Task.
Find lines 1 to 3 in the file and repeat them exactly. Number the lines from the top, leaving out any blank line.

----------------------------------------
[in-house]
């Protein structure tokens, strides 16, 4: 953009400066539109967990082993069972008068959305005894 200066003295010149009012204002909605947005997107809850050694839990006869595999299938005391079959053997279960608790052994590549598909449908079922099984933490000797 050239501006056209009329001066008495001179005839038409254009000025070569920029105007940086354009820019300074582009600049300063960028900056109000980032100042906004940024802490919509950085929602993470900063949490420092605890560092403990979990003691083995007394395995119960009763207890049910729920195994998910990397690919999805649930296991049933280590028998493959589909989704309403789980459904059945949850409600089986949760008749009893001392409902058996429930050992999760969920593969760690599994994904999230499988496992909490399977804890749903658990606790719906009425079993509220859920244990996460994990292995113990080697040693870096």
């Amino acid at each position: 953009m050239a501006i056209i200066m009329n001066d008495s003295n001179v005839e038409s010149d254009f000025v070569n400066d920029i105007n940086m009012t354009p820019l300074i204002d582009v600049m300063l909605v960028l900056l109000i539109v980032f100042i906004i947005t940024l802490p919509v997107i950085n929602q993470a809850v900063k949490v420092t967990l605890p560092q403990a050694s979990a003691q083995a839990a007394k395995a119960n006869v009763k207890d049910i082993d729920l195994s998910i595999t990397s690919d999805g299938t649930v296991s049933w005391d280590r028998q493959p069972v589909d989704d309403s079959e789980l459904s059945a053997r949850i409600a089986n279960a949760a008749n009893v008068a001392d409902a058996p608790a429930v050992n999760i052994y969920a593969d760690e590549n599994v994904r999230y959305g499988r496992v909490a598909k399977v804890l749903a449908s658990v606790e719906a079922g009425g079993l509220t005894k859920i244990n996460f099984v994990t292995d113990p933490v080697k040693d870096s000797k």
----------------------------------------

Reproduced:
[in-house]
């Protein structure tokens, strides 16, 4: 953009400066539109967990082993069972008068959305005894 200066003295010149009012204002909605947005997107809850050694839990006869595999299938005391079959053997279960608790052994590549598909449908079922099984933490000797 050239501006056209009329001066008495001179005839038409254009000025070569920029105007940086354009820019300074582009600049300063960028900056109000980032100042906004940024802490919509950085929602993470900063949490420092605890560092403990979990003691083995007394395995119960009763207890049910729920195994998910990397690919999805649930296991049933280590028998493959589909989704309403789980459904059945949850409600089986949760008749009893001392409902058996429930050992999760969920593969760690599994994904999230499988496992909490399977804890749903658990606790719906009425079993509220859920244990996460994990292995113990080697040693870096």
């Amino acid at each position: 953009m050239a501006i056209i200066m009329n001066d008495s003295n001179v005839e038409s010149d254009f000025v070569n400066d920029i105007n940086m009012t354009p820019l300074i204002d582009v600049m300063l909605v960028l900056l109000i539109v980032f100042i906004i947005t940024l802490p919509v997107i950085n929602q993470a809850v900063k949490v420092t967990l605890p560092q403990a050694s979990a003691q083995a839990a007394k395995a119960n006869v009763k207890d049910i082993d729920l195994s998910i595999t990397s690919d999805g299938t649930v296991s049933w005391d280590r028998q493959p069972v589909d989704d309403s079959e789980l459904s059945a053997r949850i409600a089986n279960a949760a008749n009893v008068a001392d409902a058996p608790a429930v050992n999760i052994y969920a593969d760690e590549n599994v994904r999230y959305g499988r496992v909490a598909k399977v804890l749903a449908s658990v606790e719906a079922g009425g079993l509220t005894k859920i244990n996460f099984v994990t292995d113990p933490v080697k040693d870096s000797k």